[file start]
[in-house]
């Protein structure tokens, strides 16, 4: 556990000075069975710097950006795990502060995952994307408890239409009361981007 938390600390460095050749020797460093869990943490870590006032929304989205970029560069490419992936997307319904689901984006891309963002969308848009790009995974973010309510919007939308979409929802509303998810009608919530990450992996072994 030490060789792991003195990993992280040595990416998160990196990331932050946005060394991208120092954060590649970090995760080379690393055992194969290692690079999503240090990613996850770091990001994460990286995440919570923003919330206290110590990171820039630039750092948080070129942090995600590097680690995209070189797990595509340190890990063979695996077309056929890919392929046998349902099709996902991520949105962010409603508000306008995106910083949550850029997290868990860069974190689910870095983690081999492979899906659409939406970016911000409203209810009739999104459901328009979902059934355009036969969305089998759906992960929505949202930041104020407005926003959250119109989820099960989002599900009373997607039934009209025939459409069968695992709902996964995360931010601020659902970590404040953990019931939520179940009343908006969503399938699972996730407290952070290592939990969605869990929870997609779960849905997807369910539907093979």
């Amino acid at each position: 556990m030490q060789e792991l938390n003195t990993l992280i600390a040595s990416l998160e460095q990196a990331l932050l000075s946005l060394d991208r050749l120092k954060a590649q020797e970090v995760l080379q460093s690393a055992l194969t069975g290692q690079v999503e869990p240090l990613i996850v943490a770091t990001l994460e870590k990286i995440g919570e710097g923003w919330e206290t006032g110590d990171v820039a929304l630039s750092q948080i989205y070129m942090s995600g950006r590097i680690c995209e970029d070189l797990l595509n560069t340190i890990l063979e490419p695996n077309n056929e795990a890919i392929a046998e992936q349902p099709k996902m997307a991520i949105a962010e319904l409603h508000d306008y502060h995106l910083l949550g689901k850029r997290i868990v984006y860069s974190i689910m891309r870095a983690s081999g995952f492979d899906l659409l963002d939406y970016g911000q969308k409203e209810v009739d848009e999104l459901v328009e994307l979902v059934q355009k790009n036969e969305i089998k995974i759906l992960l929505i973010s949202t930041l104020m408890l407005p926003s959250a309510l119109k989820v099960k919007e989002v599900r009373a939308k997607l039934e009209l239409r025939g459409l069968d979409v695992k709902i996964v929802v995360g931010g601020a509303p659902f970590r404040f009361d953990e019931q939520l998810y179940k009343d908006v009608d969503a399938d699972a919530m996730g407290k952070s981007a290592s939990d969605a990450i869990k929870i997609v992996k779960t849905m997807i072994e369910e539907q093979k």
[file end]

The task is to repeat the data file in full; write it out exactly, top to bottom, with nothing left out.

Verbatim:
[in-house]
């Protein structure tokens, strides 16, 4: 556990000075069975710097950006795990502060995952994307408890239409009361981007 938390600390460095050749020797460093869990943490870590006032929304989205970029560069490419992936997307319904689901984006891309963002969308848009790009995974973010309510919007939308979409929802509303998810009608919530990450992996072994 030490060789792991003195990993992280040595990416998160990196990331932050946005060394991208120092954060590649970090995760080379690393055992194969290692690079999503240090990613996850770091990001994460990286995440919570923003919330206290110590990171820039630039750092948080070129942090995600590097680690995209070189797990595509340190890990063979695996077309056929890919392929046998349902099709996902991520949105962010409603508000306008995106910083949550850029997290868990860069974190689910870095983690081999492979899906659409939406970016911000409203209810009739999104459901328009979902059934355009036969969305089998759906992960929505949202930041104020407005926003959250119109989820099960989002599900009373997607039934009209025939459409069968695992709902996964995360931010601020659902970590404040953990019931939520179940009343908006969503399938699972996730407290952070290592939990969605869990929870997609779960849905997807369910539907093979």
């Amino acid at each position: 556990m030490q060789e792991l938390n003195t990993l992280i600390a040595s990416l998160e460095q990196a990331l932050l000075s946005l060394d991208r050749l120092k954060a590649q020797e970090v995760l080379q460093s690393a055992l194969t069975g290692q690079v999503e869990p240090l990613i996850v943490a770091t990001l994460e870590k990286i995440g919570e710097g923003w919330e206290t006032g110590d990171v820039a929304l630039s750092q948080i989205y070129m942090s995600g950006r590097i680690c995209e970029d070189l797990l595509n560069t340190i890990l063979e490419p695996n077309n056929e795990a890919i392929a046998e992936q349902p099709k996902m997307a991520i949105a962010e319904l409603h508000d306008y502060h995106l910083l949550g689901k850029r997290i868990v984006y860069s974190i689910m891309r870095a983690s081999g995952f492979d899906l659409l963002d939406y970016g911000q969308k409203e209810v009739d848009e999104l459901v328009e994307l979902v059934q355009k790009n036969e969305i089998k995974i759906l992960l929505i973010s949202t930041l104020m408890l407005p926003s959250a309510l119109k989820v099960k919007e989002v599900r009373a939308k997607l039934e009209l239409r025939g459409l069968d979409v695992k709902i996964v929802v995360g931010g601020a509303p659902f970590r404040f009361d953990e019931q939520l998810y179940k009343d908006v009608d969503a399938d699972a919530m996730g407290k952070s981007a290592s939990d969605a990450i869990k929870i997609v992996k779960t849905m997807i072994e369910e539907q093979k």